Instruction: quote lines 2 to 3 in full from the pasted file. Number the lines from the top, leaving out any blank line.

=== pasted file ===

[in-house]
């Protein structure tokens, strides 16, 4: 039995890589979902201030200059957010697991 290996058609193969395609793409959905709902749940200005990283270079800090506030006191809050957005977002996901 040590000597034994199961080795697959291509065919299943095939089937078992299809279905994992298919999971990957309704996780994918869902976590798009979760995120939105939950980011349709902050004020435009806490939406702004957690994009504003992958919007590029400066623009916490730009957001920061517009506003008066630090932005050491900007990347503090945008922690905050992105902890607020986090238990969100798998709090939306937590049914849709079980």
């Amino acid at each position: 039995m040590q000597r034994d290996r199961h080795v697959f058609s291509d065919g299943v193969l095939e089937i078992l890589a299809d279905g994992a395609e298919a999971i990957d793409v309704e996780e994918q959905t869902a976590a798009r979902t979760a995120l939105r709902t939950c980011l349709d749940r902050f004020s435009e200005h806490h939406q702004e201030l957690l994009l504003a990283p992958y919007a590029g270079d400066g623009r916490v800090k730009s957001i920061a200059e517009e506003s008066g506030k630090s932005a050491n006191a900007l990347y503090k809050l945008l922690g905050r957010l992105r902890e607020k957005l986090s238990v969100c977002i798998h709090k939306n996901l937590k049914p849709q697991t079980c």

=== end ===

């Protein structure tokens, strides 16, 4: 039995890589979902201030200059957010697991 290996058609193969395609793409959905709902749940200005990283270079800090506030006191809050957005977002996901 040590000597034994199961080795697959291509065919299943095939089937078992299809279905994992298919999971990957309704996780994918869902976590798009979760995120939105939950980011349709902050004020435009806490939406702004957690994009504003992958919007590029400066623009916490730009957001920061517009506003008066630090932005050491900007990347503090945008922690905050992105902890607020986090238990969100798998709090939306937590049914849709079980």
């Amino acid at each position: 039995m040590q000597r034994d290996r199961h080795v697959f058609s291509d065919g299943v193969l095939e089937i078992l890589a299809d279905g994992a395609e298919a999971i990957d793409v309704e996780e994918q959905t869902a976590a798009r979902t979760a995120l939105r709902t939950c980011l349709d749940r902050f004020s435009e200005h806490h939406q702004e201030l957690l994009l504003a990283p992958y919007a590029g270079d400066g623009r916490v800090k730009s957001i920061a200059e517009e506003s008066g506030k630090s932005a050491n006191a900007l990347y503090k809050l945008l922690g905050r957010l992105r902890e607020k957005l986090s238990v969100c977002i798998h709090k939306n996901l937590k049914p849709q697991t079980c």